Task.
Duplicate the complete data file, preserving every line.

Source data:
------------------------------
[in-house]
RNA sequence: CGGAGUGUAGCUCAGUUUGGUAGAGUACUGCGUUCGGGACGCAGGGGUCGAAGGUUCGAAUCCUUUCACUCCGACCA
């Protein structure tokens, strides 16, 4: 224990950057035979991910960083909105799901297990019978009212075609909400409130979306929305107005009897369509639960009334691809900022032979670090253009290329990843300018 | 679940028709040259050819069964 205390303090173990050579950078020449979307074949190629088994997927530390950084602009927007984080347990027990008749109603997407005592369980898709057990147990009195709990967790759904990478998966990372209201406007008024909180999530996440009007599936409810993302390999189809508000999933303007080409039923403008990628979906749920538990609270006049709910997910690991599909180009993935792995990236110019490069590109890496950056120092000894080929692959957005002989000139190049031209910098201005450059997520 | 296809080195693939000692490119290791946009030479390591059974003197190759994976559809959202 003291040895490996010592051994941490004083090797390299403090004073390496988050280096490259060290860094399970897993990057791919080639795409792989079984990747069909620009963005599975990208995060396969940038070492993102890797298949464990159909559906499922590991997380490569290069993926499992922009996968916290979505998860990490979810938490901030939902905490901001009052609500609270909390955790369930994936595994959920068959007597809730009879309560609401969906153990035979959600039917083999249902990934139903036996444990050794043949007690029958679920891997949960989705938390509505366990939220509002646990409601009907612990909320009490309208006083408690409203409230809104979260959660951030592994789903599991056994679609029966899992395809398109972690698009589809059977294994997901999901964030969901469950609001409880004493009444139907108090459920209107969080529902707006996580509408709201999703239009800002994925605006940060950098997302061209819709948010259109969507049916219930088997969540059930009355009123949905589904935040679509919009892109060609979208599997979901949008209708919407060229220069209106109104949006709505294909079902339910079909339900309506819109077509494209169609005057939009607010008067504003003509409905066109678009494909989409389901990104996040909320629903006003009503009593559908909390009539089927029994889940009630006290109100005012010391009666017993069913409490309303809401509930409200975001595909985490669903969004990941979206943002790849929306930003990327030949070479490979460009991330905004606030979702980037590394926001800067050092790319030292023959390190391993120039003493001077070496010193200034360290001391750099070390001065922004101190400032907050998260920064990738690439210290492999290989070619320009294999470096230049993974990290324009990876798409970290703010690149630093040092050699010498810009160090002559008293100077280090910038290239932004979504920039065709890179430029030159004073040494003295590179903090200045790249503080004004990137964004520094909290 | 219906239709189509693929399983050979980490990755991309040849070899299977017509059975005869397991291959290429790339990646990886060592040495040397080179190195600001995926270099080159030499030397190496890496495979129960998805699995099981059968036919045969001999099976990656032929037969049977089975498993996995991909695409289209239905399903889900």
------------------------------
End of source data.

[in-house]
RNA sequence: CGGAGUGUAGCUCAGUUUGGUAGAGUACUGCGUUCGGGACGCAGGGGUCGAAGGUUCGAAUCCUUUCACUCCGACCA
């Protein structure tokens, strides 16, 4: 224990950057035979991910960083909105799901297990019978009212075609909400409130979306929305107005009897369509639960009334691809900022032979670090253009290329990843300018 | 679940028709040259050819069964 205390303090173990050579950078020449979307074949190629088994997927530390950084602009927007984080347990027990008749109603997407005592369980898709057990147990009195709990967790759904990478998966990372209201406007008024909180999530996440009007599936409810993302390999189809508000999933303007080409039923403008990628979906749920538990609270006049709910997910690991599909180009993935792995990236110019490069590109890496950056120092000894080929692959957005002989000139190049031209910098201005450059997520 | 296809080195693939000692490119290791946009030479390591059974003197190759994976559809959202 003291040895490996010592051994941490004083090797390299403090004073390496988050280096490259060290860094399970897993990057791919080639795409792989079984990747069909620009963005599975990208995060396969940038070492993102890797298949464990159909559906499922590991997380490569290069993926499992922009996968916290979505998860990490979810938490901030939902905490901001009052609500609270909390955790369930994936595994959920068959007597809730009879309560609401969906153990035979959600039917083999249902990934139903036996444990050794043949007690029958679920891997949960989705938390509505366990939220509002646990409601009907612990909320009490309208006083408690409203409230809104979260959660951030592994789903599991056994679609029966899992395809398109972690698009589809059977294994997901999901964030969901469950609001409880004493009444139907108090459920209107969080529902707006996580509408709201999703239009800002994925605006940060950098997302061209819709948010259109969507049916219930088997969540059930009355009123949905589904935040679509919009892109060609979208599997979901949008209708919407060229220069209106109104949006709505294909079902339910079909339900309506819109077509494209169609005057939009607010008067504003003509409905066109678009494909989409389901990104996040909320629903006003009503009593559908909390009539089927029994889940009630006290109100005012010391009666017993069913409490309303809401509930409200975001595909985490669903969004990941979206943002790849929306930003990327030949070479490979460009991330905004606030979702980037590394926001800067050092790319030292023959390190391993120039003493001077070496010193200034360290001391750099070390001065922004101190400032907050998260920064990738690439210290492999290989070619320009294999470096230049993974990290324009990876798409970290703010690149630093040092050699010498810009160090002559008293100077280090910038290239932004979504920039065709890179430029030159004073040494003295590179903090200045790249503080004004990137964004520094909290 | 219906239709189509693929399983050979980490990755991309040849070899299977017509059975005869397991291959290429790339990646990886060592040495040397080179190195600001995926270099080159030499030397190496890496495979129960998805699995099981059968036919045969001999099976990656032929037969049977089975498993996995991909695409289209239905399903889900």